A speech bubble featuring images of the sun, a recycle symbol, trees, a dam, and wind turbines. Illustration by Lexie Boren.

Student-led ENVS Conversations Series Makes its Debut

Finding an outlet to expand academic discussion outside of class is a goal of the new ENVS Conversations series. The very first scheduled conversation, entitled “Climate Apocalypse,” took place on Feb. 19 and focused on how climate is portrayed in the media. Chrislyn DeMattos ’19 and Sophie Henry ’20, both majors, have volunteered to coordinate these discussions.

Overall, the event was relatively casual, with both students and professors in attendance. While only ENVS majors attended this first discussion, the conversations are open to any student interested in environmental topics.

During the conversation, attendees brought up a variety of topics they want to explore in future conversations, such as the harsher impacts of climate change on marginalized groups, the uses and abuses of fear-based rhetoric and the question of what the limits are to individual action. Later on, attendees were given articles on climate from a variety of media sources and discussed what they noticed in the rhetoric.

While the discussion was originally themed around the media’s portrayal of climate-related issues, DeMattos and Henry did not come in to the conversation with a strict agenda. Instead, they allowed the conversation to flow naturally.

“We had this whole framework for how we were going to work the discussion, but it ended up flowing really smoothly and people seemed to have a lot to say,” Henry said.

Jim Proctor, the Director of the Environmental Studies Program, spoke about what he hopes will come out of the ENVS Conversation Series.

“My hope is to create a space, a good space, a recurrent space, a stimulating space, a space where people feel like they can connect things from different classes or follow up on something that they worry about or want to learn more about from class,” Proctor said. “When I think of what learning is, I mean it happens between me and students in class. But, think about it, most of our learning happens in a bigger circle than that.”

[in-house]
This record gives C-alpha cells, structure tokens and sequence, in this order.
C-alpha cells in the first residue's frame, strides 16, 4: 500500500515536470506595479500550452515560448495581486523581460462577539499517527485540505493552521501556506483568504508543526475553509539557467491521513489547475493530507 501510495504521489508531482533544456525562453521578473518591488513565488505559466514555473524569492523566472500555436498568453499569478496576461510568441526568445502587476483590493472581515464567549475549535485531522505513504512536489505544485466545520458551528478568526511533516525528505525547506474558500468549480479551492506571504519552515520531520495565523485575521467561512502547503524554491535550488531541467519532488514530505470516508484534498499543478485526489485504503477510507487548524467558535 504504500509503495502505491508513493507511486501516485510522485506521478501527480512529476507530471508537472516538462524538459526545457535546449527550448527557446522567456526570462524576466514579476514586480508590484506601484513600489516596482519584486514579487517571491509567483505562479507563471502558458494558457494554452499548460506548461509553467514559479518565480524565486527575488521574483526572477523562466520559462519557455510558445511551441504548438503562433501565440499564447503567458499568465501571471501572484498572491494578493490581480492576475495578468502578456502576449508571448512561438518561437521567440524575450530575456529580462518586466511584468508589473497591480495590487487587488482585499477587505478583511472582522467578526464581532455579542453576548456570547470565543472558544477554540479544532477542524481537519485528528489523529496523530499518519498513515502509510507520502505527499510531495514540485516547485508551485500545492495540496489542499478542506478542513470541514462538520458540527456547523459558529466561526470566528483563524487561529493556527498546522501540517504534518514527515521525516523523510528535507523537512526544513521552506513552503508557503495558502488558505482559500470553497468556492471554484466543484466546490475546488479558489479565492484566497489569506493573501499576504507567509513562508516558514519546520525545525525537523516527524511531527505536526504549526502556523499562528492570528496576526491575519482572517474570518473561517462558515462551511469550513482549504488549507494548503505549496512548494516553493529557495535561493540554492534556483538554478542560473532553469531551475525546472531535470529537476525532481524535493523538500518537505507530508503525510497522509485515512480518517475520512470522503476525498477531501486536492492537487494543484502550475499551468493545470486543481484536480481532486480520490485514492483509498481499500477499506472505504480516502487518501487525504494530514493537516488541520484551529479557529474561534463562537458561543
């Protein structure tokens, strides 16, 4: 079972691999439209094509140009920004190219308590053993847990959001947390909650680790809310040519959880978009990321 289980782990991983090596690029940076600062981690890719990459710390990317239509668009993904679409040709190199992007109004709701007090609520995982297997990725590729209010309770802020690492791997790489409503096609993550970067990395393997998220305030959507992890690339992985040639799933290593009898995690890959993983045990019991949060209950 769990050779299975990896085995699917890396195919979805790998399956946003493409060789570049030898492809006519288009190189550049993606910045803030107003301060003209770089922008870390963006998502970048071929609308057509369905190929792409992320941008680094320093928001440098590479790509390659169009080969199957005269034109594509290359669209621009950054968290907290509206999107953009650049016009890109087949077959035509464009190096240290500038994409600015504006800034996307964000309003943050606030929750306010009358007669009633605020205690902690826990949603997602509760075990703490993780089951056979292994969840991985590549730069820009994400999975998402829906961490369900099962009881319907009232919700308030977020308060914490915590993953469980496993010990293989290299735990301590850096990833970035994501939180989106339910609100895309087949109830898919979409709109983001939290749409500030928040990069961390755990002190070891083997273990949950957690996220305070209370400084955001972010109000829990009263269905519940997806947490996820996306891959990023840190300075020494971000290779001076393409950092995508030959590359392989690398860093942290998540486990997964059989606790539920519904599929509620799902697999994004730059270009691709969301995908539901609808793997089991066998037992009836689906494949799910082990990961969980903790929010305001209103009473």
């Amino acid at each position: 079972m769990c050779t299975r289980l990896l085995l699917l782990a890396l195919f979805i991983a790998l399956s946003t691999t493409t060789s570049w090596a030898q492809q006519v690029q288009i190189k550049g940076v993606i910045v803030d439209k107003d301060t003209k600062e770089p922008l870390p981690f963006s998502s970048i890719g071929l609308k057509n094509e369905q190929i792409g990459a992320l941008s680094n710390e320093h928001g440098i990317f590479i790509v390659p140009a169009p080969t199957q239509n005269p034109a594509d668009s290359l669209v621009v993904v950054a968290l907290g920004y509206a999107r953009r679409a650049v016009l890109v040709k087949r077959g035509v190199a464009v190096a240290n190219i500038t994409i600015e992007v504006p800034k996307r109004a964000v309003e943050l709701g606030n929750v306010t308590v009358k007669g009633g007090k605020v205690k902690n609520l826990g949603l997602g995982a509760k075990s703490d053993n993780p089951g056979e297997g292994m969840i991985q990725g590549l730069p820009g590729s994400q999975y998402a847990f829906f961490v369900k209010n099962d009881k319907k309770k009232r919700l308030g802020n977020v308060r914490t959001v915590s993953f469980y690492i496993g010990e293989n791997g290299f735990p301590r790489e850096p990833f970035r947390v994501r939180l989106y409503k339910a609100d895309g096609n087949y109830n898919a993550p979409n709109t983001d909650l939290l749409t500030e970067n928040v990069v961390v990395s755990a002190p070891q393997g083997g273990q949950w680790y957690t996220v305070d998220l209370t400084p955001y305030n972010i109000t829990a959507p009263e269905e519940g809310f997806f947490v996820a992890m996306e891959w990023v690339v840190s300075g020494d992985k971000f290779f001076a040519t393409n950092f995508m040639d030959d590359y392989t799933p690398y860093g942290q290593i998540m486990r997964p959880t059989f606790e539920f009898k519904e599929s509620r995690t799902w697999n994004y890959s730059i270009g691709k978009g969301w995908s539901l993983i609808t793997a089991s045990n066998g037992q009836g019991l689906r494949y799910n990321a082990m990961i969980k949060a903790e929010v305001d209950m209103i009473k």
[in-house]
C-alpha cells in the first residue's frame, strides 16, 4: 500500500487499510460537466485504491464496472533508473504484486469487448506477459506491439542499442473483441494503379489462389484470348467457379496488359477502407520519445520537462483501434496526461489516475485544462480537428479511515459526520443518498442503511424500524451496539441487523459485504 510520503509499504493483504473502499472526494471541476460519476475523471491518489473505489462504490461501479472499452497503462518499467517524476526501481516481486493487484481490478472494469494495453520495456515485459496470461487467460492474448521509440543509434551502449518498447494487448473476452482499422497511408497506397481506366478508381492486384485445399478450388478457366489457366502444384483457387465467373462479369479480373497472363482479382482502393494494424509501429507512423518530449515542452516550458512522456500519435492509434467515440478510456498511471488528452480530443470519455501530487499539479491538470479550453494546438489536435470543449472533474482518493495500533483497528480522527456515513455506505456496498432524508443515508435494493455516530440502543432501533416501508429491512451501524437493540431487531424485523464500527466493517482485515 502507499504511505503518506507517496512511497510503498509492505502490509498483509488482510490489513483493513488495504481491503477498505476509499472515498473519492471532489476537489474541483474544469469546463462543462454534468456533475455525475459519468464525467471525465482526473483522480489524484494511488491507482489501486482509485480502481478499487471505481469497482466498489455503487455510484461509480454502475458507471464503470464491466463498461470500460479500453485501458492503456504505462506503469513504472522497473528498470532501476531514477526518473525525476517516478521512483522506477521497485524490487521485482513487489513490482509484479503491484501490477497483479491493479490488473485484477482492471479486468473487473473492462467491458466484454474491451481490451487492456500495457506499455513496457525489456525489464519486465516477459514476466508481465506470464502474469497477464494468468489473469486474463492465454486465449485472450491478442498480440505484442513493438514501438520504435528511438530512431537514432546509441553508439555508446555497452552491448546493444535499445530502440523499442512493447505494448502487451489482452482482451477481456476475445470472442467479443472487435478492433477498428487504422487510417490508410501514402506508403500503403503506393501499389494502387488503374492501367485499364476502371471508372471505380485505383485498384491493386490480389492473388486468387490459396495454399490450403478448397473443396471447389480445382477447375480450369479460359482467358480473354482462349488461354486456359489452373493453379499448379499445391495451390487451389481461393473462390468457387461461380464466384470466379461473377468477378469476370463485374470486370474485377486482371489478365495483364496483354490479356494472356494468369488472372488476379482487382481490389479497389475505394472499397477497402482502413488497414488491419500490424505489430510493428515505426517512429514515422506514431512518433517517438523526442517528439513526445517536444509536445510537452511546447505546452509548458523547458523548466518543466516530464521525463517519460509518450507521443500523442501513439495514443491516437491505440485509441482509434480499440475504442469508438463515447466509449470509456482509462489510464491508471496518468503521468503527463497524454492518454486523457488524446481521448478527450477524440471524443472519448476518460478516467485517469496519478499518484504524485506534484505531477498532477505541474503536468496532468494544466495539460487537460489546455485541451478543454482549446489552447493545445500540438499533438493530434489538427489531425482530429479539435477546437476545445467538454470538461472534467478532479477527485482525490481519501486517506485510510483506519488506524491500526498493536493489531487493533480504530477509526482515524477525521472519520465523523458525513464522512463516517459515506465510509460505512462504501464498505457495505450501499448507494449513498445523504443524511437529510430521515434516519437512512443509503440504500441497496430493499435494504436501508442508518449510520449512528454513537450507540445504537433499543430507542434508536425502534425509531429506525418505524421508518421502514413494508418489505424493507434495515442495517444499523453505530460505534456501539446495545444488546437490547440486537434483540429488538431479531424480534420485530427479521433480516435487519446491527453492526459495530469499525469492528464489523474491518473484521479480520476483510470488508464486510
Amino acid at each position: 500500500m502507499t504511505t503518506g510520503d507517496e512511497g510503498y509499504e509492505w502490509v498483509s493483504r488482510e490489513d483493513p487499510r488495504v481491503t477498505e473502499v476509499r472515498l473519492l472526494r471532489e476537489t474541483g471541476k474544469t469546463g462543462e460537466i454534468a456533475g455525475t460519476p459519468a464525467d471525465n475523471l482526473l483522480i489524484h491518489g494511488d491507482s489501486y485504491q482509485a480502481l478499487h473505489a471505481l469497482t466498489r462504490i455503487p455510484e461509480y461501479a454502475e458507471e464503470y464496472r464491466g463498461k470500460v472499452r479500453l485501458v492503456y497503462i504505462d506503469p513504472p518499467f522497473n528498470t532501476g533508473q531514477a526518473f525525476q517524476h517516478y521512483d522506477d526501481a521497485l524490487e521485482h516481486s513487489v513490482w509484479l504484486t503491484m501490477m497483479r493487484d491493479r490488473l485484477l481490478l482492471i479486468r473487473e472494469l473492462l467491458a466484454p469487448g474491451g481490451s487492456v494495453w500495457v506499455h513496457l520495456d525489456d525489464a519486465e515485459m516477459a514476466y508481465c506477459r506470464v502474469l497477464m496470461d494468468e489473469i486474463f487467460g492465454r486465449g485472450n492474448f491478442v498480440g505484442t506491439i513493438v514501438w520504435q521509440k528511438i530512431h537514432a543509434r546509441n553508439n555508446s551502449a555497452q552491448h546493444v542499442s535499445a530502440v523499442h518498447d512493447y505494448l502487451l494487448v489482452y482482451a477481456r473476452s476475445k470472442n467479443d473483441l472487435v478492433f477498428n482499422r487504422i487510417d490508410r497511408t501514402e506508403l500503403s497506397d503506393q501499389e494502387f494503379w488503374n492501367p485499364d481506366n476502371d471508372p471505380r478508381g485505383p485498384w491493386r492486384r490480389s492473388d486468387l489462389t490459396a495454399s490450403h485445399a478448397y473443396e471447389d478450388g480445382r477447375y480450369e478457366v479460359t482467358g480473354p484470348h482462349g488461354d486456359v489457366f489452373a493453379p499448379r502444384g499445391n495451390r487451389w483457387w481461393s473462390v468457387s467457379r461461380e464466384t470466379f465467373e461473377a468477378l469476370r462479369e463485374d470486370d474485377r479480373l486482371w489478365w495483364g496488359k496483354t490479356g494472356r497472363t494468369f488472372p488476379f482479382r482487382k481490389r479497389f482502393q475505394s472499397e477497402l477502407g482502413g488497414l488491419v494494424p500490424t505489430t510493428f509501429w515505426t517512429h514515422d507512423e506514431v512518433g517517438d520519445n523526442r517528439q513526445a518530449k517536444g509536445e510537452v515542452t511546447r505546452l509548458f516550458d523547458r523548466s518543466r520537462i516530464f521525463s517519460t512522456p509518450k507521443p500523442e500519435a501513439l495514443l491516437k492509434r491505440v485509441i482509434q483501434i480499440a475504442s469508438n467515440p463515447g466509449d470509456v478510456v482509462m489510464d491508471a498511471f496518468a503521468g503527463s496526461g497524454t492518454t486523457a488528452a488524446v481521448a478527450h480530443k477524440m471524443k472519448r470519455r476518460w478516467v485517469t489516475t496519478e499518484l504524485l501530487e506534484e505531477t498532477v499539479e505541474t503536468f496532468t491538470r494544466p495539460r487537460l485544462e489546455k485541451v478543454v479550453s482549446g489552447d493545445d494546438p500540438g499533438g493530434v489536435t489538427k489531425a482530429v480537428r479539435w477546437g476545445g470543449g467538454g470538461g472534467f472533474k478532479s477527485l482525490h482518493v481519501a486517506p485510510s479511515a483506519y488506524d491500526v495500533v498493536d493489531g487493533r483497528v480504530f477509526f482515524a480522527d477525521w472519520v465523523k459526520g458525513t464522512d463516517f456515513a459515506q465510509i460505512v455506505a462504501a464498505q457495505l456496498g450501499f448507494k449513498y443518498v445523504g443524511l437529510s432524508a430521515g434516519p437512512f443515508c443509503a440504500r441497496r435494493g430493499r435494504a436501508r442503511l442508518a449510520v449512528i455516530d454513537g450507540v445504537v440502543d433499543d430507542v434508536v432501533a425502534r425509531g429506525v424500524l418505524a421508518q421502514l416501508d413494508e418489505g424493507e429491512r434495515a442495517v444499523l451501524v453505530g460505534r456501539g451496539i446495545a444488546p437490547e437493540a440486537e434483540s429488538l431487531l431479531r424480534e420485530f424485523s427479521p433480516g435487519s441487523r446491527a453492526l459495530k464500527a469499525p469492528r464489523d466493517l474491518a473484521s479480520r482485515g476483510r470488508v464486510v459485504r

DeMattos further discussed the goal of these conversations.

“When we have talked in meetings, we want this to be a place that isn’t necessarily accessible during class time, talking about topics that aren’t as feasible to use in that one hour time,” DeMattos said. “And, it’s a little more creative and students have more autonomy over this material.”

Henry commented on the unique opportunities to engage meaningfully in academic discussion in a college, and reflected on how these conversations will contribute.

“While we’re in school we have this really valuable time when we’re exploring all of these different things that are often very difficult,” Henry said. “I think that it can be really valuable to have a space outside of a classroom to sort of decompress and process all of that information.”

First year students looking to major in ENVS are especially encouraged to participate in the conversation series.

Proctor has been helping organize the topic of next week’s conversation: “Facts to Frameworks: How can we make sense of all the climate facts we hear?” This topic has been a part of Proctor’s research in environmental theory. Other upcoming topics of the ENVS Conversations include climate in politics and the “Green New Deal.” The dates for these upcoming ENVS Conversations are Feb. 26, Mar. 5 and April 9.

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